Brian White | May 20, 2015 | Personal Injury
Personal injury cases are often complex, and determining the value of a case can be tricky. There are many factors that go into finding how much a case is worth, who is at fault, and what types of damages can be sought. Every state handles each of these separate factors differently. There are laws for each state governing the types of damages, caps on damages, and negligence clauses. Personal injury suits in Houston will follow the regulations listed on this page.
Negligence in Houston, TX and Other Texas Cities
The first factor to consider in a personal injury case is negligence. Texas follows a contributory negligence clause. This means both parties are assigned a “fault” percentage. The compensation award is directly proportional to that amount, and only if the plaintiff is found to be less than 50% at fault.
For example, if you are found to be 20% at fault for the accident, and the case is valued at $100,000, you will only receive the remaining 80% ($80,000). If you are found to be more than 50% at fault, you will not be eligible to receive compensation. Negligence is determined by proving:
- The defendant had a duty to act in a safe and reasonable manner.
- The defendant did not act in a safe and reasonable manner.
- The negligent act directly contributed to the accident that caused the injury.
- The accident caused actual harm and injury to you.
Damage Types in Texas
The final factor in calculating the value of a personal injury case is determining types of damages. The state of Texas allows for the following damages:
- Medical bills. Past and future medical bills are eligible for compensation. After a serious accident, you may need ongoing treatment for a number of years. The compensation in this category is designed to pay for any and all medical bills incurred from the accident. It can include treatment, physical therapy, hospitalizations, physical rehabilitation, prescription medication, and any other medical expense.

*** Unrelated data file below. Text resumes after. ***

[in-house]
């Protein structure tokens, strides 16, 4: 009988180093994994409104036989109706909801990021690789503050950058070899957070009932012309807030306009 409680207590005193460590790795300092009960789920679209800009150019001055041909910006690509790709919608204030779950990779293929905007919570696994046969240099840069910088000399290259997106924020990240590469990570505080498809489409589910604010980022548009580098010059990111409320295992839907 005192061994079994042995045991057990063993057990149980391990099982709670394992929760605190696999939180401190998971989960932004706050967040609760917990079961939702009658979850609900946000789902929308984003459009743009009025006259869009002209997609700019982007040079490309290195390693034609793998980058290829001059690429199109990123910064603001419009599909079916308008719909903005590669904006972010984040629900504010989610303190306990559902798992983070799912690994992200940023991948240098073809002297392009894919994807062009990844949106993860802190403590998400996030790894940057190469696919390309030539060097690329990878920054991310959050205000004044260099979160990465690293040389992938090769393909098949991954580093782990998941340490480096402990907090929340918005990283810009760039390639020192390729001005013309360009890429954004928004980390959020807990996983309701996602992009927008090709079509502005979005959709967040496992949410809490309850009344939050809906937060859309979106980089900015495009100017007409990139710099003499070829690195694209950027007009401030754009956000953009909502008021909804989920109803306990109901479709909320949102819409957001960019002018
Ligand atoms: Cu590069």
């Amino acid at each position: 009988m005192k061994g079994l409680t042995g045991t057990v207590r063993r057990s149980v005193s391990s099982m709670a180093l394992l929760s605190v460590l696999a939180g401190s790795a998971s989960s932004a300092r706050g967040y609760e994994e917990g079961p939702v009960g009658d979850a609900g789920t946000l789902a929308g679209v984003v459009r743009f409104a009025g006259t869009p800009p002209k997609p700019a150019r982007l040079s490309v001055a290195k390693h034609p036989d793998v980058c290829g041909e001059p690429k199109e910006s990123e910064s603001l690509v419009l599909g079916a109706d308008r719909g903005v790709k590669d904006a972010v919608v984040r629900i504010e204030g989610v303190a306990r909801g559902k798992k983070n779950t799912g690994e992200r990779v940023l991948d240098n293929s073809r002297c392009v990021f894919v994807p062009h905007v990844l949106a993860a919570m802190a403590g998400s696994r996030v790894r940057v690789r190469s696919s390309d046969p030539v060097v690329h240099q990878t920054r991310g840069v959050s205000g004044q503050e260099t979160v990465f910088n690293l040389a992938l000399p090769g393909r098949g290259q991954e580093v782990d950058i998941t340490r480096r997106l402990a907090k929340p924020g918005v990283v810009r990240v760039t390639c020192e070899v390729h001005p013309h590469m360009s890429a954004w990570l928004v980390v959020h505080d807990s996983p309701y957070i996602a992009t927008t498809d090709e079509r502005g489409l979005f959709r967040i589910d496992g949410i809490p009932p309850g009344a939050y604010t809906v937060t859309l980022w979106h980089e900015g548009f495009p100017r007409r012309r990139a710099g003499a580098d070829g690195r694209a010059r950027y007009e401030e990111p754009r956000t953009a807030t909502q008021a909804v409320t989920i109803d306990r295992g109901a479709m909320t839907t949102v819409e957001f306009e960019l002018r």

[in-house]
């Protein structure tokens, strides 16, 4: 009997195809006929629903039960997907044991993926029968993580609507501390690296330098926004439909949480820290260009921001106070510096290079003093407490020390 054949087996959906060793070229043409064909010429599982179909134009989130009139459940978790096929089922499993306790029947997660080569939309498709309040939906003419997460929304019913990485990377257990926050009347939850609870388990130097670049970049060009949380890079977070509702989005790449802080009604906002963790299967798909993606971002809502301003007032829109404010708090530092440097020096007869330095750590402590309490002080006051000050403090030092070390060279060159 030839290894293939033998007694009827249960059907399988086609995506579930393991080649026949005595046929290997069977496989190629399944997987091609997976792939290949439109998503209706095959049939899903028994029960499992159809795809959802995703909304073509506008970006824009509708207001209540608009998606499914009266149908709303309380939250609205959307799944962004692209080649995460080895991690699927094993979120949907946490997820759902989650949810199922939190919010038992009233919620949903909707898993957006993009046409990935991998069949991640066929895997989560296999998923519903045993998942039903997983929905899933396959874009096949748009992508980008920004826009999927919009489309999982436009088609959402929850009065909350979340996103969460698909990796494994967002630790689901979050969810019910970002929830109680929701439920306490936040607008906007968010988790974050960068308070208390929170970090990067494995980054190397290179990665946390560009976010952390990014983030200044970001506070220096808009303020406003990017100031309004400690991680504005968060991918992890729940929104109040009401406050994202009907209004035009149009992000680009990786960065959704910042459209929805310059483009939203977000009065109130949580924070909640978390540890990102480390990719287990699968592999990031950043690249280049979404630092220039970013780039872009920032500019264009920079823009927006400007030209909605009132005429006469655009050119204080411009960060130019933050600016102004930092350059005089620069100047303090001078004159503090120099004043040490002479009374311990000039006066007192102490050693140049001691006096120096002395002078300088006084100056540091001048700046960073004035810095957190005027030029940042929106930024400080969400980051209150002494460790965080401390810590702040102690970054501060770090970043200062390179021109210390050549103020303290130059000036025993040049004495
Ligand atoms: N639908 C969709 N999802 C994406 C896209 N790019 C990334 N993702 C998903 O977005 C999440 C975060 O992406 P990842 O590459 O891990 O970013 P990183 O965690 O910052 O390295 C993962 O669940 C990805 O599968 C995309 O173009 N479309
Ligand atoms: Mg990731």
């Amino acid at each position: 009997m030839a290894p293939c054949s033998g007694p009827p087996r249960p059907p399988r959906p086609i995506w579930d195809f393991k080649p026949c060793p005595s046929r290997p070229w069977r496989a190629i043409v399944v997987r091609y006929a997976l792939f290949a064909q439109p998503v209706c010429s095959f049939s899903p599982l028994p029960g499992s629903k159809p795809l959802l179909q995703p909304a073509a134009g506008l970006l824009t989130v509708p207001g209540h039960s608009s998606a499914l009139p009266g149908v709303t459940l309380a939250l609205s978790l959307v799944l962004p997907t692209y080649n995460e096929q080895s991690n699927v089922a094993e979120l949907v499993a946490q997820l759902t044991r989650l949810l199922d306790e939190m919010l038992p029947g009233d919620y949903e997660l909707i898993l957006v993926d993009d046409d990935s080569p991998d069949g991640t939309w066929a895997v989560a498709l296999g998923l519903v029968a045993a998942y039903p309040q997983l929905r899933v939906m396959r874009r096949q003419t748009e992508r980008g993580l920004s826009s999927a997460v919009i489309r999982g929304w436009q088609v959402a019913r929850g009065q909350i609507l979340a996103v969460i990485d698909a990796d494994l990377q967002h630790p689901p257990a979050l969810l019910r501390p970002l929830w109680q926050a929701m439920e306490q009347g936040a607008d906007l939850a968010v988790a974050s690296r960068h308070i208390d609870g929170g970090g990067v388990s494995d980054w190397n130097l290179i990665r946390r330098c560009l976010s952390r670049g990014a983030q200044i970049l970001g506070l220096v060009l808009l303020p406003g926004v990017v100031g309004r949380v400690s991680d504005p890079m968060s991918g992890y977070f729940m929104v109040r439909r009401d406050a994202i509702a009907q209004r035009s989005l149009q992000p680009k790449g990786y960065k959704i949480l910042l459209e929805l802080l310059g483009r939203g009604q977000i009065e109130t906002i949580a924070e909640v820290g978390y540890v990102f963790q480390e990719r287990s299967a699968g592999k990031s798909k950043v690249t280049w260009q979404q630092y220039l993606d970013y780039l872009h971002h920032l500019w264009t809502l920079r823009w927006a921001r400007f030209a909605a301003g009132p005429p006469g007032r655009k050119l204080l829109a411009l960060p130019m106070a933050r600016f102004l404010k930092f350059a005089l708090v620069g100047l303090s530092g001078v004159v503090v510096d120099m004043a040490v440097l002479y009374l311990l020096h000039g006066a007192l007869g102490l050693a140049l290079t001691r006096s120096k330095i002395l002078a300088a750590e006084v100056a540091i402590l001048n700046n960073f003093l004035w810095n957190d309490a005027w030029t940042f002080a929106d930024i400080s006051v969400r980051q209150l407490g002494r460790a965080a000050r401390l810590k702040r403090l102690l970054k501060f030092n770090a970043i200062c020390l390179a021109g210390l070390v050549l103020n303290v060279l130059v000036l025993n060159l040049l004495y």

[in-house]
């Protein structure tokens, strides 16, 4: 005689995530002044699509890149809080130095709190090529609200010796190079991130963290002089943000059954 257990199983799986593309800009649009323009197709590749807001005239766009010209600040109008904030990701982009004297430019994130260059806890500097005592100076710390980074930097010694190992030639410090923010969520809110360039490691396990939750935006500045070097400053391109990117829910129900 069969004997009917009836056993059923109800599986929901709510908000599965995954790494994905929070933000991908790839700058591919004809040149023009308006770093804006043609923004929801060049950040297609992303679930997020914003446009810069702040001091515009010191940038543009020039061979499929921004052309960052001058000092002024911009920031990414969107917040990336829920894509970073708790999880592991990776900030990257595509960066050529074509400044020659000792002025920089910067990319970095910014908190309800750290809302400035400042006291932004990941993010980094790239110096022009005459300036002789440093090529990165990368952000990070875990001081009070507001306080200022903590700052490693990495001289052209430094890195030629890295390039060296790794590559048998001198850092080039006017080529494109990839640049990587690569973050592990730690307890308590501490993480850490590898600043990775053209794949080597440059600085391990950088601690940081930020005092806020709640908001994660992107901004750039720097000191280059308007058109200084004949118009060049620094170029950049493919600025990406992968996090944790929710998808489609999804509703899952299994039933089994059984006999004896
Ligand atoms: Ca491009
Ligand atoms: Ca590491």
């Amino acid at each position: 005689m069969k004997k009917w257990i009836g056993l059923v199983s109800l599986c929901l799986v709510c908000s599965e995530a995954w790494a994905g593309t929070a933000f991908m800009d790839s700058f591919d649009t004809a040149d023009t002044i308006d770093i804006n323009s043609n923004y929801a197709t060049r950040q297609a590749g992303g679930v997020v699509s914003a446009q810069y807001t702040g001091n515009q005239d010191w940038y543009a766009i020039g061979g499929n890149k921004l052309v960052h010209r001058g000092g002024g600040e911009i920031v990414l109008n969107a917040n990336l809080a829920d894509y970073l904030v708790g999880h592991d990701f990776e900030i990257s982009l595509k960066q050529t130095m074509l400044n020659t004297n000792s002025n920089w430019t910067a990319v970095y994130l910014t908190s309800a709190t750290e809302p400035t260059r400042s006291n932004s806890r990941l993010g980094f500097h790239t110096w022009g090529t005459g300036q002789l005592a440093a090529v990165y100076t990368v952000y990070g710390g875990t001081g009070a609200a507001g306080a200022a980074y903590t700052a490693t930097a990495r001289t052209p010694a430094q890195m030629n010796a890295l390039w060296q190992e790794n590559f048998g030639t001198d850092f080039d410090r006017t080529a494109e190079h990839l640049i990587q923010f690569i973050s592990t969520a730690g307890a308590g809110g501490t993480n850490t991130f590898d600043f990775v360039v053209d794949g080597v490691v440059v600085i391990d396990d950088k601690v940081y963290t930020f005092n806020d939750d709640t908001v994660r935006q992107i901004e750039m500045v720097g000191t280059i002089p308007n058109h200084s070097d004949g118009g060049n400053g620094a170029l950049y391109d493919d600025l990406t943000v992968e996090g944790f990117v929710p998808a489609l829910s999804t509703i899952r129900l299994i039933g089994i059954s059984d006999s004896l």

- Lost wages. You may recover lost wages from the past as well as future wages because of an accident. This can simply be income lost while you received medical treatment, or it can be an ongoing amount. Sometimes, injuries from an accident are so severe that you permanently lose the ability to work. In this case, it would be considered a future loss of earning capacity.
- Property damage. If any vehicles or other personal or real property is lost or destroyed in the accident, you can recover the value.
- Pain and suffering. This number is calculated based on other damage amounts, multiplied by a “pain multiplier” between 1.5-5%. The pain multiplier is based on how much pain you have sustained.
- Mental anguish. This damage is similar to pain and suffering, but it is based on emotional distress suffered as a result of the accident. This can include PTSD, anxiety, stress, depression, and any other emotional condition.
- Loss of consortium. This claim is brought on by a loved one who can no longer have a relationship with you because of the accident. For example, if you lost your ability to be intimate, or you lost the mental capacity to sustain a relationship, your loved one can file a claim.
- Punitive damages. Finally, punitive damages are meant to punish the defendant in cases of gross negligence. Not all states allow this damage, but Texas does. Punitive damages in Texas are generally capped within a range of $200,000 and $750,000 depending on the circumstances.